# TuningGoal.ConicSector

Sector bound for control system tuning

## Description

Use `TuningGoal.ConicSector` to create a conic sector bound for control system tuning.

A conic sector bound is a restriction on the output trajectories of a system. If for all nonzero input trajectories u(t), the output trajectory z(t) = (Hu)(t) of a linear system H satisfies:

`${\int }_{0}^{T}z{\left(t\right)}^{\text{T}}Q\text{\hspace{0.17em}}z\left(t\right)dt<0,$`

for all T ≥ 0, then the output trajectories of H lie in the conic sector described by the symmetric indefinite matrix Q. Selecting different Q matrices imposes different conditions on the system response.

When tuning a control system with `systune`, use `TuningGoal.ConicSector` to restrict the output trajectories of the response between specified inputs and outputs to a specified sector. For more information about sector bounds, see About Sector Bounds and Sector Indices.

## Creation

### Syntax

``Req = TuningGoal.ConicSector(inputname,outputname,Q)``

### Description

example

````Req = TuningGoal.ConicSector(inputname,outputname,Q)` creates a tuning goal for restricting the response H(s) from inputs `inputname` to outputs `outputname` to the conic sector specified by the symmetric matrix `Q`. The tuning goal constrains H such that its trajectories z(t) = (Hu)(t) satisfy: ${\int }_{0}^{T}z{\left(t\right)}^{\text{T}}Q\text{\hspace{0.17em}}z\left(t\right)dt<0,$for all T ≥ 0. (See About Sector Bounds and Sector Indices.) The matrix `Q` must have as many negative eigenvalues as there are inputs in H.To specify frequency-dependent sector bounds, set `Q` to an LTI model that satisfies Q(s)T = Q(–s). ```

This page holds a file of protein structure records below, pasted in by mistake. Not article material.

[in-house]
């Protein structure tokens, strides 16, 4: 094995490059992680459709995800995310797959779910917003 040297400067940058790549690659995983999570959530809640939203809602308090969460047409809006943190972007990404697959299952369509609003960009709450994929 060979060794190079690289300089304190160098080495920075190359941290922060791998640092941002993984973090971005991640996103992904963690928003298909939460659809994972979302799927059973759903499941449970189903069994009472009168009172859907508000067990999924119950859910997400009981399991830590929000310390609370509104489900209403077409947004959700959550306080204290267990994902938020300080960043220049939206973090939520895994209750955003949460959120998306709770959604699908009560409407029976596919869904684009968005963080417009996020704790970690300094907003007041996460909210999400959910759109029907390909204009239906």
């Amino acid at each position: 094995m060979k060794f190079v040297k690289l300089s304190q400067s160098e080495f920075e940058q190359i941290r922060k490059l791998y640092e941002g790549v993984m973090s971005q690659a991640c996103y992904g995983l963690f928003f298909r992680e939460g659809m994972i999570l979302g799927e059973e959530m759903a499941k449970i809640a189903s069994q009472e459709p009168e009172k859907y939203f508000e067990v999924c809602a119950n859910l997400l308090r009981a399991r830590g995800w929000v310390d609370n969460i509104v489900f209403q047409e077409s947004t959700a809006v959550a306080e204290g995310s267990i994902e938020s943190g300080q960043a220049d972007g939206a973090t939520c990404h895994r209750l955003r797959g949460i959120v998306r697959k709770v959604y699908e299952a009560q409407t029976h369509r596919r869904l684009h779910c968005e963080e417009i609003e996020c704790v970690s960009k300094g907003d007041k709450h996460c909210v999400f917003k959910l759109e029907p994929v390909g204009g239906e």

### Input Arguments

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Input signals for the tuning goal, specified as a character vector or, for multiple-input tuning goals, a cell array of character vectors.

• If you are using the tuning goal to tune a Simulink® model of a control system, then `inputname` can include:

• Any model input.

• Any linear analysis point marked in the model.

• Any linear analysis point in an `slTuner` (Simulink Control Design) interface associated with the Simulink model. Use `addPoint` (Simulink Control Design) to add analysis points to the `slTuner` interface. Use `getPoints` (Simulink Control Design) to get the list of analysis points available in an `slTuner` interface to your model.

For example, suppose that the `slTuner` interface contains analysis points `u1` and `u2`. Use `'u1'` to designate that point as an input signal when creating tuning goals. Use `{'u1','u2'}` to designate a two-channel input.

• If you are using the tuning goal to tune a generalized state-space (`genss`) model of a control system, then `inputname` can include:

For example, if you are tuning a control system model, `T`, then `inputname` can be any input name in `T.InputName`. Also, if `T` contains an `AnalysisPoint` block with a location named `AP_u`, then `inputname` can include `'AP_u'`. Use `getPoints` to get a list of analysis points available in a `genss` model.